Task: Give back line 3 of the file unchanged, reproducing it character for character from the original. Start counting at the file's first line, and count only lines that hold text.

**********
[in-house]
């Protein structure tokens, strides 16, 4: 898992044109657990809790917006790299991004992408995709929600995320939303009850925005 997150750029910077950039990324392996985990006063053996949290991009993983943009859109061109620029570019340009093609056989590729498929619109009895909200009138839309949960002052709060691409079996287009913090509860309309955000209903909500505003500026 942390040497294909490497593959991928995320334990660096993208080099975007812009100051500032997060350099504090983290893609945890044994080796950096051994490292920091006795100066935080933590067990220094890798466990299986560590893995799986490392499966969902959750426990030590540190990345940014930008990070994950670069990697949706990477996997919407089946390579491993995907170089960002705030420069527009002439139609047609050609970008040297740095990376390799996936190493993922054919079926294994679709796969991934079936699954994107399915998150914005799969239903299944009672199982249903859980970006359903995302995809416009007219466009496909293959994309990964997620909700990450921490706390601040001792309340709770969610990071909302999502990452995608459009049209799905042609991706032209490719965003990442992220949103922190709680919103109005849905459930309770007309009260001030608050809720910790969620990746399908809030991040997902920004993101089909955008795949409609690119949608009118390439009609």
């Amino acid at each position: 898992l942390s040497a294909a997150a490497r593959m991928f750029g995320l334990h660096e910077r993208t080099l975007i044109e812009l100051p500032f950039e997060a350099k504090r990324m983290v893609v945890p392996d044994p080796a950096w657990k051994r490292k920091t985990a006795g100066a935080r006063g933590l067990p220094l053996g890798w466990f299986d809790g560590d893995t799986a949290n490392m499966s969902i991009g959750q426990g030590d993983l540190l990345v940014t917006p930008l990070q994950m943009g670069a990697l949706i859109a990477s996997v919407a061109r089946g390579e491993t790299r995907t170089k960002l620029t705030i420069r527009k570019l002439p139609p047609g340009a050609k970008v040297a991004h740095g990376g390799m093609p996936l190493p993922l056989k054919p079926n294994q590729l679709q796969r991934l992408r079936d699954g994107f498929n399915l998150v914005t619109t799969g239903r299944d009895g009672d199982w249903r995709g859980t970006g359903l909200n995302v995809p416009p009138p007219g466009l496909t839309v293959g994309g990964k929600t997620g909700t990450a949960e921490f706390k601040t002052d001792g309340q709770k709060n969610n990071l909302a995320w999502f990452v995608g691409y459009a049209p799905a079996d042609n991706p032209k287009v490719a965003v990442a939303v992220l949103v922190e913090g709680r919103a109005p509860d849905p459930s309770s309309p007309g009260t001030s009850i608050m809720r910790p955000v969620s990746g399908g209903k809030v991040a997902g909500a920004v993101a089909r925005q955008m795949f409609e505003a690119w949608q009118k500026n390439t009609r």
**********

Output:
């Amino acid at each position: 898992l942390s040497a294909a997150a490497r593959m991928f750029g995320l334990h660096e910077r993208t080099l975007i044109e812009l100051p500032f950039e997060a350099k504090r990324m983290v893609v945890p392996d044994p080796a950096w657990k051994r490292k920091t985990a006795g100066a935080r006063g933590l067990p220094l053996g890798w466990f299986d809790g560590d893995t799986a949290n490392m499966s969902i991009g959750q426990g030590d993983l540190l990345v940014t917006p930008l990070q994950m943009g670069a990697l949706i859109a990477s996997v919407a061109r089946g390579e491993t790299r995907t170089k960002l620029t705030i420069r527009k570019l002439p139609p047609g340009a050609k970008v040297a991004h740095g990376g390799m093609p996936l190493p993922l056989k054919p079926n294994q590729l679709q796969r991934l992408r079936d699954g994107f498929n399915l998150v914005t619109t799969g239903r299944d009895g009672d199982w249903r995709g859980t970006g359903l909200n995302v995809p416009p009138p007219g466009l496909t839309v293959g994309g990964k929600t997620g909700t990450a949960e921490f706390k601040t002052d001792g309340q709770k709060n969610n990071l909302a995320w999502f990452v995608g691409y459009a049209p799905a079996d042609n991706p032209k287009v490719a965003v990442a939303v992220l949103v922190e913090g709680r919103a109005p509860d849905p459930s309770s309309p007309g009260t001030s009850i608050m809720r910790p955000v969620s990746g399908g209903k809030v991040a997902g909500a920004v993101a089909r925005q955008m795949f409609e505003a690119w949608q009118k500026n390439t009609r």